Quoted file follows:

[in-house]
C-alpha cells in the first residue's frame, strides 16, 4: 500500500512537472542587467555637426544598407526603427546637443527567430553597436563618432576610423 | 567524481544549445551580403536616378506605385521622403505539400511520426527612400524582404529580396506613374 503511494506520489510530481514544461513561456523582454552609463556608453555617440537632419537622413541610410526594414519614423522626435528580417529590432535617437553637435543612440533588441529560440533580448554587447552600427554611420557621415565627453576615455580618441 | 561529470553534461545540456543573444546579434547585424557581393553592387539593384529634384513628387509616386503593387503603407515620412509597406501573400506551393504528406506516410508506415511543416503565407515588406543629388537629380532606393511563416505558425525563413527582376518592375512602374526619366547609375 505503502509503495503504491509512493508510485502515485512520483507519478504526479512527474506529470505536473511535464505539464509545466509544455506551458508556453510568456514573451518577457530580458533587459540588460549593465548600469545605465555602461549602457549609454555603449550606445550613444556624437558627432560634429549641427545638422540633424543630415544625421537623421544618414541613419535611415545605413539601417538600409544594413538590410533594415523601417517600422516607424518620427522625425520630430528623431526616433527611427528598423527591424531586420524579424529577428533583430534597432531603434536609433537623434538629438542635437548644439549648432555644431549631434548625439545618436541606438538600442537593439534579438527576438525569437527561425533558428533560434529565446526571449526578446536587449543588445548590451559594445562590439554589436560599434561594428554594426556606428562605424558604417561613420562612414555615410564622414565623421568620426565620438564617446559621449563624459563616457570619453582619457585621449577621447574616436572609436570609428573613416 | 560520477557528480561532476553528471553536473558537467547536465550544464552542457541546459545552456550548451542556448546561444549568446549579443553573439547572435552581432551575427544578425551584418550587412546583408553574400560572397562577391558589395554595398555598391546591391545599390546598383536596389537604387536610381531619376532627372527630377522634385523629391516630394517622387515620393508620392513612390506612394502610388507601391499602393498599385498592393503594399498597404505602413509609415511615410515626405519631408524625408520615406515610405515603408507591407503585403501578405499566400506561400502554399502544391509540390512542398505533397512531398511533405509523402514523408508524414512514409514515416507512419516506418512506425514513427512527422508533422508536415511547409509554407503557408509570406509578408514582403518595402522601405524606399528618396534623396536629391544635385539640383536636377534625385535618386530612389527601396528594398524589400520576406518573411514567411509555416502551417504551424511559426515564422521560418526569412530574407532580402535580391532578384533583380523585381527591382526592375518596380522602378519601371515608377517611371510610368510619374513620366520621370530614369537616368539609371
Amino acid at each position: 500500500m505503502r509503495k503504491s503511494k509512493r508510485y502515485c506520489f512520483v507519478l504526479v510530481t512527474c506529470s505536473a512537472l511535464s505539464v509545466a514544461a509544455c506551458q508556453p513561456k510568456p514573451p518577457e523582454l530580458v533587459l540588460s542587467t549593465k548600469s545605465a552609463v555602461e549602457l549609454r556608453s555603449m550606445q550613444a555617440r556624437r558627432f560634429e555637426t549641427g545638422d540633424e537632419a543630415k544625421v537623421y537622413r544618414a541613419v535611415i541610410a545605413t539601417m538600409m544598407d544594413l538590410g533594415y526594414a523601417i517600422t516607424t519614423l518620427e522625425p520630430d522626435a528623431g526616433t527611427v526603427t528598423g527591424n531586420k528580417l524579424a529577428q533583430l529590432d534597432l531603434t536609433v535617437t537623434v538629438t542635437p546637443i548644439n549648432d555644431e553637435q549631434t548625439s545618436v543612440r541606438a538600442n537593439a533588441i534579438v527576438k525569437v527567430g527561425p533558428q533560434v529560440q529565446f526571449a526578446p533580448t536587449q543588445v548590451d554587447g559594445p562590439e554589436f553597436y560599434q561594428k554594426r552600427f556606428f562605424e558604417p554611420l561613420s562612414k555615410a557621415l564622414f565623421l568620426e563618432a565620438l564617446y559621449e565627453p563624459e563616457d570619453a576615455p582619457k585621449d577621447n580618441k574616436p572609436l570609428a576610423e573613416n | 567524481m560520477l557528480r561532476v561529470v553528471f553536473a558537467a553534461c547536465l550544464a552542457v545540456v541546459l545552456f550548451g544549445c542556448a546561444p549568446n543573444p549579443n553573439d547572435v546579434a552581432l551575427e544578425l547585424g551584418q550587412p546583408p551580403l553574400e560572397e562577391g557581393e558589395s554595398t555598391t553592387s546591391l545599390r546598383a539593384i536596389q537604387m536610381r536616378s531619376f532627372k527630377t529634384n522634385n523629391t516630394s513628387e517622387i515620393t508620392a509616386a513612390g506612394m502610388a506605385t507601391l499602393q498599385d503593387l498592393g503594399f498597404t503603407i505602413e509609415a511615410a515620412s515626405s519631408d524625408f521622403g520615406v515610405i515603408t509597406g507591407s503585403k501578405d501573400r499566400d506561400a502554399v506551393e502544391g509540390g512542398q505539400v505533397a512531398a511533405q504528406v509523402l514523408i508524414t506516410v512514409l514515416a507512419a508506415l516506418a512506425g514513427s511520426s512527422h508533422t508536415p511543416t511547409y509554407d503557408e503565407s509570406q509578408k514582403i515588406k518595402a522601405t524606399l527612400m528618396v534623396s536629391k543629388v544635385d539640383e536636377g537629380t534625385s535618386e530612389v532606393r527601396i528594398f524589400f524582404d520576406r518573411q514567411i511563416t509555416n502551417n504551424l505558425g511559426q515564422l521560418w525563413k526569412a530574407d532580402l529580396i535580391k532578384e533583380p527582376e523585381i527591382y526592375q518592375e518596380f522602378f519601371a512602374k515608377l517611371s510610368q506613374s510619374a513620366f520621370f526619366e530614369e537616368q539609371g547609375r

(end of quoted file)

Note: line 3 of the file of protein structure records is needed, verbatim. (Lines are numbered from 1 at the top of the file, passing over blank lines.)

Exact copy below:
Amino acid at each position: 500500500m505503502r509503495k503504491s503511494k509512493r508510485y502515485c506520489f512520483v507519478l504526479v510530481t512527474c506529470s505536473a512537472l511535464s505539464v509545466a514544461a509544455c506551458q508556453p513561456k510568456p514573451p518577457e523582454l530580458v533587459l540588460s542587467t549593465k548600469s545605465a552609463v555602461e549602457l549609454r556608453s555603449m550606445q550613444a555617440r556624437r558627432f560634429e555637426t549641427g545638422d540633424e537632419a543630415k544625421v537623421y537622413r544618414a541613419v535611415i541610410a545605413t539601417m538600409m544598407d544594413l538590410g533594415y526594414a523601417i517600422t516607424t519614423l518620427e522625425p520630430d522626435a528623431g526616433t527611427v526603427t528598423g527591424n531586420k528580417l524579424a529577428q533583430l529590432d534597432l531603434t536609433v535617437t537623434v538629438t542635437p546637443i548644439n549648432d555644431e553637435q549631434t548625439s545618436v543612440r541606438a538600442n537593439a533588441i534579438v527576438k525569437v527567430g527561425p533558428q533560434v529560440q529565446f526571449a526578446p533580448t536587449q543588445v548590451d554587447g559594445p562590439e554589436f553597436y560599434q561594428k554594426r552600427f556606428f562605424e558604417p554611420l561613420s562612414k555615410a557621415l564622414f565623421l568620426e563618432a565620438l564617446y559621449e565627453p563624459e563616457d570619453a576615455p582619457k585621449d577621447n580618441k574616436p572609436l570609428a576610423e573613416n | 567524481m560520477l557528480r561532476v561529470v553528471f553536473a558537467a553534461c547536465l550544464a552542457v545540456v541546459l545552456f550548451g544549445c542556448a546561444p549568446n543573444p549579443n553573439d547572435v546579434a552581432l551575427e544578425l547585424g551584418q550587412p546583408p551580403l553574400e560572397e562577391g557581393e558589395s554595398t555598391t553592387s546591391l545599390r546598383a539593384i536596389q537604387m536610381r536616378s531619376f532627372k527630377t529634384n522634385n523629391t516630394s513628387e517622387i515620393t508620392a509616386a513612390g506612394m502610388a506605385t507601391l499602393q498599385d503593387l498592393g503594399f498597404t503603407i505602413e509609415a511615410a515620412s515626405s519631408d524625408f521622403g520615406v515610405i515603408t509597406g507591407s503585403k501578405d501573400r499566400d506561400a502554399v506551393e502544391g509540390g512542398q505539400v505533397a512531398a511533405q504528406v509523402l514523408i508524414t506516410v512514409l514515416a507512419a508506415l516506418a512506425g514513427s511520426s512527422h508533422t508536415p511543416t511547409y509554407d503557408e503565407s509570406q509578408k514582403i515588406k518595402a522601405t524606399l527612400m528618396v534623396s536629391k543629388v544635385d539640383e536636377g537629380t534625385s535618386e530612389v532606393r527601396i528594398f524589400f524582404d520576406r518573411q514567411i511563416t509555416n502551417n504551424l505558425g511559426q515564422l521560418w525563413k526569412a530574407d532580402l529580396i535580391k532578384e533583380p527582376e523585381i527591382y526592375q518592375e518596380f522602378f519601371a512602374k515608377l517611371s510610368q506613374s510619374a513620366f520621370f526619366e530614369e537616368q539609371g547609375r